Opinion

Vietnam’s Ambitious Plan to Develop Macadamia Production could Change Global Supply Dynamics

Published Mar 30, 2022
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Vietnam plans to increase the area under macadamias to 130,000-150,000 ha by 2030, and a vast 250,000 ha by 2050. This means Vietnam will produce 20% of the world’s macadamias by 2030, compared to only 3% currently. Other countries are also expanding macadamia production, the most significant being China, whose production could even reach 350,000 mt in 2030. This means Asia will become the main supply hub for macadamias, at the expense of Southern Hemisphere producers.

Vietnam has ambitious plans to become one of the world’s largest macadamia producers in just 8 years. A plan to rapidly expand macadamia production was signed into action in March by Vietnam’s Deputy Prime Minister, after years of research confirmed the viability of macadamia production in North-eastern Vietnam.

Under the program, Vietnam plans to increase the area under macadamias to 130,000-150,000 ha by 2030, and a vast 250,000 ha by 2050. The current area under macadamias is estimated at only 16,500 ha. In terms of volume, Vietnam plans to produce 130,000 mt by 2030 and 500,000 mt by 2050.

Rapid Expansion is Needed to Reach Milestones

Macadamia trees take up to 7 years to produce a commercial volume of nuts. Due to macadamias only being cultivated for a comparatively short time in Vietnam, historic data is limited. However, yield estimates from South Africa, the world's largest producer, give an indication of yield expectations in Vietnam.

According to historic data provided by Macadamias South Africa (SAMAC), 0-4 year-old trees yield 200kg/ha annually, 5-6 year-old trees yield 600kg/ha, and 7-8 year-old trees yield 1,400kg/ha.

Thus, to reach the ambitious targets set by the project, planting in Vietnam would have to kick off immediately. If any area less than 50,000 ha this year, or at least 100,000 ha within the next two to three years is planted, attaining the production goal of 130,000 mt by 2030 will become very difficult.

Reaching the production target of 500,000 mt in 2050 seems attainable if the project does get off to a flying start. If most of the 250,000 ha planned for 2050 are already under mature trees, yields could be higher than 2,000 kg/ha. Trees that are older than 9 years old often give yields of 2,000-2,500 kg/ ha in South Africa. This still means that production and expansion in Vietnam will have to run smoothly for nearly 30 years in order to reach these milestones.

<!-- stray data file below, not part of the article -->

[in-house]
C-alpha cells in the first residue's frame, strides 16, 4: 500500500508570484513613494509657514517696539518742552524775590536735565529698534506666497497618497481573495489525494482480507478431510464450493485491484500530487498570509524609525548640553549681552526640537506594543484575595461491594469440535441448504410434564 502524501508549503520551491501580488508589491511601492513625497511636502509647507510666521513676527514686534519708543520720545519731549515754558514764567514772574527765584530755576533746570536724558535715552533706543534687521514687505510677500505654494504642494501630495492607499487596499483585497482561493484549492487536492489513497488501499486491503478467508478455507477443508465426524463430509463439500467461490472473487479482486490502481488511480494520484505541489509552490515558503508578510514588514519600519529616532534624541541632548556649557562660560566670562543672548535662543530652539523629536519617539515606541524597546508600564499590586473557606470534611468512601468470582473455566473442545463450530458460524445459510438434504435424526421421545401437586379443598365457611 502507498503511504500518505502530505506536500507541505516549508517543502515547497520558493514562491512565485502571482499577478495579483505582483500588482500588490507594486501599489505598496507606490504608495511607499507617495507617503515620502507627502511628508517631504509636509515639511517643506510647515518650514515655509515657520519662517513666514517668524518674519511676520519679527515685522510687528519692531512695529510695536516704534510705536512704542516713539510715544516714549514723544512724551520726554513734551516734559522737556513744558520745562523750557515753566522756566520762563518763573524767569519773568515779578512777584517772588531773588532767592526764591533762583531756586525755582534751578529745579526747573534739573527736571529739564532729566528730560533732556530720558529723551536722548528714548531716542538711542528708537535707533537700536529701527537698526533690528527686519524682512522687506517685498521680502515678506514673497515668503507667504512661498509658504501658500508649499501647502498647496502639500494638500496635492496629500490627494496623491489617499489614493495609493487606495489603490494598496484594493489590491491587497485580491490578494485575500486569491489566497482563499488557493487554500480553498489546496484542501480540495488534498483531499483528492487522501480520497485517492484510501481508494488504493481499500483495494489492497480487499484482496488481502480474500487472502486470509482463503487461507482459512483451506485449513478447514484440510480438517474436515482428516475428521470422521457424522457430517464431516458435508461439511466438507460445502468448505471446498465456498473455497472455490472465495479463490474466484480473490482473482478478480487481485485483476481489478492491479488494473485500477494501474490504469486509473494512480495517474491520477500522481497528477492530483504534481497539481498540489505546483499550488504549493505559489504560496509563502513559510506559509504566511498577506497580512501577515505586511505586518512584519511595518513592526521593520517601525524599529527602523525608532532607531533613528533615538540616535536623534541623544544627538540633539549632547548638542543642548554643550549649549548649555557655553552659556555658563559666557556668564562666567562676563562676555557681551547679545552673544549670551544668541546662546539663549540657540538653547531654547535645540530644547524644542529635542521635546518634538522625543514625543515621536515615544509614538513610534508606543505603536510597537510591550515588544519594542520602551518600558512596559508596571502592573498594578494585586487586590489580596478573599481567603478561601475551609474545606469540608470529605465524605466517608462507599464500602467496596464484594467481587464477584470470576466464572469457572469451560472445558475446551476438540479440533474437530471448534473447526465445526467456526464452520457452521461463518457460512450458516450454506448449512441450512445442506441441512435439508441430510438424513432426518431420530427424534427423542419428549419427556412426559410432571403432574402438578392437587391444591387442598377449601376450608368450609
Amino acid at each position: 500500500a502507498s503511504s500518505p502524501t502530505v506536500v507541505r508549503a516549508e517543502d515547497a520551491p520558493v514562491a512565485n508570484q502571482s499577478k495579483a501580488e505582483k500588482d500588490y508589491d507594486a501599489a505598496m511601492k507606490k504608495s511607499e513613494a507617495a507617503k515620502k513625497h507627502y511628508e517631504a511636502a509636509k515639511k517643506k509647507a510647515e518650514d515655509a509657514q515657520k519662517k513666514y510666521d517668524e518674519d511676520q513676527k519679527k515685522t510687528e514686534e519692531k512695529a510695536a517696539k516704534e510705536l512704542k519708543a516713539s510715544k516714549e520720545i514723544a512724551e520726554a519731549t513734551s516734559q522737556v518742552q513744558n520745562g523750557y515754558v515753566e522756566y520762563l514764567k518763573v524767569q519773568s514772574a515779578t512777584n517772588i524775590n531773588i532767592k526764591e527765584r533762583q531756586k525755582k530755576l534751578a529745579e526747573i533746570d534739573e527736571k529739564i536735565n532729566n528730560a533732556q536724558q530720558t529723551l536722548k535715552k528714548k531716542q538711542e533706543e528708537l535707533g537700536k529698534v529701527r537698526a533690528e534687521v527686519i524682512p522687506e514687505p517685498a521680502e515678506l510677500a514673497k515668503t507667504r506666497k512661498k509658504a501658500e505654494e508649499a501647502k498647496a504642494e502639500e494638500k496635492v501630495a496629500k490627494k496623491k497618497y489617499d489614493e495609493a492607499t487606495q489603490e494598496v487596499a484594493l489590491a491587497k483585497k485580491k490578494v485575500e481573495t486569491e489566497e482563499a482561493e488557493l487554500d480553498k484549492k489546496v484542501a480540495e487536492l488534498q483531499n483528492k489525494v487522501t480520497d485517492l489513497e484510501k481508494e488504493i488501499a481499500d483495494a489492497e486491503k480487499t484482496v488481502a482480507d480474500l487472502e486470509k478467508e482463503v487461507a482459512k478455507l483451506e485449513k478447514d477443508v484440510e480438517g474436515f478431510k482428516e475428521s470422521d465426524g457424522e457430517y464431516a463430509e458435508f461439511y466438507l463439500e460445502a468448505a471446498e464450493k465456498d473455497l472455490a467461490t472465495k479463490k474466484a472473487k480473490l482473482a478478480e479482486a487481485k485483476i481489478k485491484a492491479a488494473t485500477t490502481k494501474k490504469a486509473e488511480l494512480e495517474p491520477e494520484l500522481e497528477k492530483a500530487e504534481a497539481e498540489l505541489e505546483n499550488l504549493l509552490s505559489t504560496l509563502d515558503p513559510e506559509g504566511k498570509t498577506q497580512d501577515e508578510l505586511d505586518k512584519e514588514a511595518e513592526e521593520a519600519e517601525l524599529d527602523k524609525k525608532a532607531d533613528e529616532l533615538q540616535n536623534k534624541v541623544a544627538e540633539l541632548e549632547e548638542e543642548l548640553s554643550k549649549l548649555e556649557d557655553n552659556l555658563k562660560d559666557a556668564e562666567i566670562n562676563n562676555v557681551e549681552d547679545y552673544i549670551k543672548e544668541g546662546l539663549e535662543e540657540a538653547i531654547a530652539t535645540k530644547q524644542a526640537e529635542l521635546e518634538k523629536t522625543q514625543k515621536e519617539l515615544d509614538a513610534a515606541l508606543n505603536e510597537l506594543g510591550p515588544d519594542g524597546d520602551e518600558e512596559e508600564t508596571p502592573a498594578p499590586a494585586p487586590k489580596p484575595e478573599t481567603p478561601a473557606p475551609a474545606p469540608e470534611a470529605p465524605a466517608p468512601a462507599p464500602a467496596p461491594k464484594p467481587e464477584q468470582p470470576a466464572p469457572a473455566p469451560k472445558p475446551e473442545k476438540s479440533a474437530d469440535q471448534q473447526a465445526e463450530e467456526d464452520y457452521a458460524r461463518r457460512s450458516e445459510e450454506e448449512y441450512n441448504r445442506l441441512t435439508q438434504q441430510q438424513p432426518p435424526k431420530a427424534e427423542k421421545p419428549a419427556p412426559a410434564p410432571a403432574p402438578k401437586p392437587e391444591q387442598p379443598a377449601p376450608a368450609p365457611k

Changing Dynamics in World Supply

Global macadamia production is estimated at 276,603 mt for 2022 by the International Nuts and Dried Fruit Council (INC). The newly formed World Macadamia Organization (WMO), estimates world production will increase to an estimated 455,000 mt in 2025 and 660,000 in 2030. Given these projections, by 2030, Vietnam would have a market share of 20% of world macadamia production, where currently it produces less than 3% of the world’s macadamias.

Vietnam (along with South Africa, Australia, Kenya, the US (Hawaii), and Guatemala) is a member of the WMO, and its ambitious expansion plans most likely formed part of the calculations for the WMO’s 2030 estimate. However, individual country estimates for macadamia production by 2030 outstrips the WMO estimate.

South Africa’s production could increase from 57,723 mt to 165,000 mt by 2030 according to the Bureau for Food and Agricultural Policy (BFAP). Australia’s macadamia production is expected to increase from 54,930 mt in 2022 to 70,000 mt in 2030, according to a statement made by the Australian Macadamia Society last year.

China, currently the world’s third-largest producer, at an estimated 50,000 mt in 2022 is also developing its production very rapidly. An estimated 275,000 ha has been planted in the last few years, most of which is in Yunnan province, just across the border from the areas earmarked for expansion in Vietnam. Only 20% of China’s macadamia areas are already bearing nuts, but by 2030, nearly all these trees will be mature. Future production estimates for China vary greatly, but production could easily top 350,000 mt if yields in China follow the same pattern as in South Africa, but again this is under the assumption that all goes well for the next 8 years. Production in many other growing regions is also expanding rapidly. All things considered, Asia will be at the helm of macadamia supply in the future, at the expense of the Southern Hemisphere.



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